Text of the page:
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Comparison of three genetically modified Escherichia coli biosensor strains for amperometric tetracycline measurement.

Research paper by Wenfeng W Song, Neil N Pasco, Ravi R Gooneratne, Richard J RJ Weld

Indexed on: 20 Mar '12Published on: 20 Mar '12Published in: Biosensors and Bioelectronics



Abstract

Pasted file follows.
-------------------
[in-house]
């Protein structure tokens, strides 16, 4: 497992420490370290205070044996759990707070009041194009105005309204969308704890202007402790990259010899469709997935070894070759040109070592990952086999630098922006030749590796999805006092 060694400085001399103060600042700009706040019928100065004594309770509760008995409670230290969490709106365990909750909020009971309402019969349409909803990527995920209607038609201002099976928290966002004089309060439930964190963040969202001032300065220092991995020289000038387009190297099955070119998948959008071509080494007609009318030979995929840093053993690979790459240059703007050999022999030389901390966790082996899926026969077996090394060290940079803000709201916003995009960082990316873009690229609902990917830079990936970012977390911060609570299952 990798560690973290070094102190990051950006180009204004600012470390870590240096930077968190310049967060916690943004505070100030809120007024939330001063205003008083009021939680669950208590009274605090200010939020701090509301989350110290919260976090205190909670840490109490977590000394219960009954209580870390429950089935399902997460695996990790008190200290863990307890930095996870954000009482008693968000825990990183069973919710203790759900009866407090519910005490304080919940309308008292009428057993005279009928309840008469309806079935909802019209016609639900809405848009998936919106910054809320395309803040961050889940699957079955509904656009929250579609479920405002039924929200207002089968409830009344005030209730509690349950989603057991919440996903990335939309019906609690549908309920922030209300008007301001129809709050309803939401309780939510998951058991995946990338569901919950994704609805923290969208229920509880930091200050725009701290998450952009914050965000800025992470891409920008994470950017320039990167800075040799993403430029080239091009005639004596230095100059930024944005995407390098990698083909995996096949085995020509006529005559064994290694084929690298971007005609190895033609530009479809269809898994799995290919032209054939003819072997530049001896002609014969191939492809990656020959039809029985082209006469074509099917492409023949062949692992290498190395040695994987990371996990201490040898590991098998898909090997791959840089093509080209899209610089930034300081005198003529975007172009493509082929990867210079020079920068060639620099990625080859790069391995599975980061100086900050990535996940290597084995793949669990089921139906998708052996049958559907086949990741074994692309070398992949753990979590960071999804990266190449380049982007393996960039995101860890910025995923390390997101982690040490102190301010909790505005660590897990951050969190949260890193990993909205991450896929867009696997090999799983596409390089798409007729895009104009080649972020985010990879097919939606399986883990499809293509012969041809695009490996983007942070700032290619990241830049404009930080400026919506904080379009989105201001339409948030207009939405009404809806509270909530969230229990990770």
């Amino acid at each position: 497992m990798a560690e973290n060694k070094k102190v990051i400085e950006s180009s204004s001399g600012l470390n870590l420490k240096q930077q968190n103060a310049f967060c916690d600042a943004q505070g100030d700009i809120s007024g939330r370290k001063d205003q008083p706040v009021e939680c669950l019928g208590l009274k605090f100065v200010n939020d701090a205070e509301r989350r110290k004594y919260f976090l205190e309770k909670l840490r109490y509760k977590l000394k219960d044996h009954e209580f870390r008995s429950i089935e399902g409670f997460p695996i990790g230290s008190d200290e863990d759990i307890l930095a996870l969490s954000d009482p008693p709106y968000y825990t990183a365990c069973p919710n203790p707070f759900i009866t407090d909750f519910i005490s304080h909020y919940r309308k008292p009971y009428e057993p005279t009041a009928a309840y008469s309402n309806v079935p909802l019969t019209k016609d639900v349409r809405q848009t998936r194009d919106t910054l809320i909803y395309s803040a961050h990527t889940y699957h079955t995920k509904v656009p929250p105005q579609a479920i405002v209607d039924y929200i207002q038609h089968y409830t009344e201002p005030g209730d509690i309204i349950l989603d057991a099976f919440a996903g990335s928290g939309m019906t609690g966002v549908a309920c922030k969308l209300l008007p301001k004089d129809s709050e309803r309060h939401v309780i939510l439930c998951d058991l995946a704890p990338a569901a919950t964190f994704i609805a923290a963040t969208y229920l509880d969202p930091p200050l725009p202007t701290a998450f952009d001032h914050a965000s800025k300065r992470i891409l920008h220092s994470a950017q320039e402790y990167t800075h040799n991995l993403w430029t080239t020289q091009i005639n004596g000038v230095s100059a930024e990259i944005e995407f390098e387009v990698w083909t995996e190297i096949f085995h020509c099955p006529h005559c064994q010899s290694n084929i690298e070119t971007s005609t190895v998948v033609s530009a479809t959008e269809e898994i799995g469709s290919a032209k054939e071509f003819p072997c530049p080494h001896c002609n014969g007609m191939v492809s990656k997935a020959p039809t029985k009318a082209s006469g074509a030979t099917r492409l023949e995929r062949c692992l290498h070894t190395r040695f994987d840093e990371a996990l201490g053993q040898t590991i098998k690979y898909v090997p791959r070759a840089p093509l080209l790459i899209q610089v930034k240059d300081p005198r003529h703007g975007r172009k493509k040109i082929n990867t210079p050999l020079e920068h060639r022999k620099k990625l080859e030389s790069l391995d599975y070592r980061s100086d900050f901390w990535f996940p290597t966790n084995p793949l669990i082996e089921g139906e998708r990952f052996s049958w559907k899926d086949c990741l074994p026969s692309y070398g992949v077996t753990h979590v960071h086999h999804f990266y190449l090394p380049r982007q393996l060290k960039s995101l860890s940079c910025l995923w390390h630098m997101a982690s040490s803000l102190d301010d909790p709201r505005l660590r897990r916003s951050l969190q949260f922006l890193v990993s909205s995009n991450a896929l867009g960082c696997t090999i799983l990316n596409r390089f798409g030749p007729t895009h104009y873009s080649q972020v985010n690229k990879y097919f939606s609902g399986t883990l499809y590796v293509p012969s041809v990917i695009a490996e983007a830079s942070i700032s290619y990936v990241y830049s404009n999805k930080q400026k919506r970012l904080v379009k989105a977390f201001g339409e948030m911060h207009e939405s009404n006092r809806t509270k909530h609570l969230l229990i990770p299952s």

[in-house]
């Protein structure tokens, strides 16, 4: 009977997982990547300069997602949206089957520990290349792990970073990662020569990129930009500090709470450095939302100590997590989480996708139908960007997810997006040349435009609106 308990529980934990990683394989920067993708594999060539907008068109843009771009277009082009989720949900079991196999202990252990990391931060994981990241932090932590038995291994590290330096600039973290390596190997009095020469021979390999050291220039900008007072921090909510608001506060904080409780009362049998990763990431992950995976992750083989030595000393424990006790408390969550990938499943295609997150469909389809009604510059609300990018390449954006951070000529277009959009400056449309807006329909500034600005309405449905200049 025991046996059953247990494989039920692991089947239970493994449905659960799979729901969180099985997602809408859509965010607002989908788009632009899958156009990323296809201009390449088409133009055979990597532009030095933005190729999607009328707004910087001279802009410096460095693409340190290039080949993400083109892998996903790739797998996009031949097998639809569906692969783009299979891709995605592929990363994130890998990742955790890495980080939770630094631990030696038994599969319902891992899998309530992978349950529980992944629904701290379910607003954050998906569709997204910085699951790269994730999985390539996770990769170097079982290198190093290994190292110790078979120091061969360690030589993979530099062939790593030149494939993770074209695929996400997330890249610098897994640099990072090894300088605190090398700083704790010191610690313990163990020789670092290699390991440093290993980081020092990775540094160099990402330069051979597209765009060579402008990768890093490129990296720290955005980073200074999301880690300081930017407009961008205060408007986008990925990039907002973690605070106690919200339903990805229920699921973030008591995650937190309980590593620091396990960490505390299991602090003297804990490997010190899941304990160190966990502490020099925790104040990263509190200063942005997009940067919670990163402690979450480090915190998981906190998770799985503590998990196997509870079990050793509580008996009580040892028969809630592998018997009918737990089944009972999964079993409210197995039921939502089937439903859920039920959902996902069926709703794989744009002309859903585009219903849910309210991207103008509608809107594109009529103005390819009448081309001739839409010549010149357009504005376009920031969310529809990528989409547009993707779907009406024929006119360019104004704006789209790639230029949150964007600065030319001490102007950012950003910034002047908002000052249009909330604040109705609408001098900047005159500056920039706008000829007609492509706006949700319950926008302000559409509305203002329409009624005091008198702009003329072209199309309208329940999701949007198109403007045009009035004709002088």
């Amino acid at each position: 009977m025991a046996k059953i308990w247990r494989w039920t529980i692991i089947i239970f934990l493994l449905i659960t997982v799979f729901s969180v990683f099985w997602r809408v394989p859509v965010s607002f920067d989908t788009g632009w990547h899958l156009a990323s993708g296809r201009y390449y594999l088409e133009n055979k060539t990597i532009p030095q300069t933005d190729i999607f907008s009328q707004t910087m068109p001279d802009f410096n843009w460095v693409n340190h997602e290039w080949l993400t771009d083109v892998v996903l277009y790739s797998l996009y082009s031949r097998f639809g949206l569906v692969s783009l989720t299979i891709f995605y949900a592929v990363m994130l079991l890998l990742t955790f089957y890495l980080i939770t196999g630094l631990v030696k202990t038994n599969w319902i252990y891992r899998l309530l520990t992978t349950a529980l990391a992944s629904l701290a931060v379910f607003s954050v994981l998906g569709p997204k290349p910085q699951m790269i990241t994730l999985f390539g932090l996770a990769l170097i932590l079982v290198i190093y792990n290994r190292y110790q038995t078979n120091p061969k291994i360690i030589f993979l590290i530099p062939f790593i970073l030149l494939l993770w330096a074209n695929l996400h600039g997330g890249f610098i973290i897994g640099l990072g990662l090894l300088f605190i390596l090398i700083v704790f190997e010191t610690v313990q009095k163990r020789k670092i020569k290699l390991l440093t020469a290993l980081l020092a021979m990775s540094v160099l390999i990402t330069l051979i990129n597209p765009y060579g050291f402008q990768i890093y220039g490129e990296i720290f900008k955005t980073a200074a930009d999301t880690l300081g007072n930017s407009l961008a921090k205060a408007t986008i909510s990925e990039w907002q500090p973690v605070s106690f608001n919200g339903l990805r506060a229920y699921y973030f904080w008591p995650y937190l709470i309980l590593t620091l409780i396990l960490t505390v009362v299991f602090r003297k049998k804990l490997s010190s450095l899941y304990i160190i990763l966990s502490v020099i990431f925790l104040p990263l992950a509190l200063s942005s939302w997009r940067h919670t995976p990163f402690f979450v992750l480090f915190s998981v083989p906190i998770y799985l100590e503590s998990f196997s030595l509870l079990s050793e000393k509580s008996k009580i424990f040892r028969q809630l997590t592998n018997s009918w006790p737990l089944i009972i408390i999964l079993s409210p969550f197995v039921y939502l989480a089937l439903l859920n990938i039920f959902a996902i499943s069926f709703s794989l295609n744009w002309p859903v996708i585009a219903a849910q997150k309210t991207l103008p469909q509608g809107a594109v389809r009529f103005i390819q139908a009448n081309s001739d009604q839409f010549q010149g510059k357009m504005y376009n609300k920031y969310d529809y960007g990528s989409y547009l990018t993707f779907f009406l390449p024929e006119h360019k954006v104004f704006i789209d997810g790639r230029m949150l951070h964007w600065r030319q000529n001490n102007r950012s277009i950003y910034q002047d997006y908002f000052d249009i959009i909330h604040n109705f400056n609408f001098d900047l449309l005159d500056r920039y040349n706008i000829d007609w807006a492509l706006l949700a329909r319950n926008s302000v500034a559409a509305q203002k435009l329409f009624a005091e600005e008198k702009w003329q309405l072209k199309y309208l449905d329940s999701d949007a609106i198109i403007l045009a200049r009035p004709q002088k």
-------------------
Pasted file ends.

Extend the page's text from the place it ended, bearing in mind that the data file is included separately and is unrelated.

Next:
Three separate genetic strategies, based upon the induced expression of three different genes (lacZ, selA and nuoA) were tested to provide the SciTox assay with sensitive and specific detection of the antibiotic tetracycline (Tet). All three strategies relied on gene induction from the Tn10 tetA promoter. Both lacZ and nuoA biosensors responded specifically and sensitively to sub-inhibitory concentrations of Tet. However, the selA-based assay was not sensitive enough to detect Tet in the SciTox assay. The detection limits for Tet of the lacZ and nuoA biosensor strains were 0.11 μg ml(-1) and 0.0026 μg ml(-1), respectively, and their linear ranges were 0.1-1 μg ml(-1) and 0-0.01 μg ml(-1), respectively. While lacZ has previously been used as a reporter gene in an amperometric bioassay, nuoA is a novel and more sensitive reporter gene. This is the first report in which a respiratory gene was used as a reporter gene in an amperometric biosensor. The results indicate that this approach can produce a highly sensitive detection system. In order to test whether the new system could be used to detect other chemicals, the nuoA gene was re-engineered to be driven by the copper-inducible copA promoter. Using this strain, the SciTox assay was found to be able to specifically detect copper and silver ions.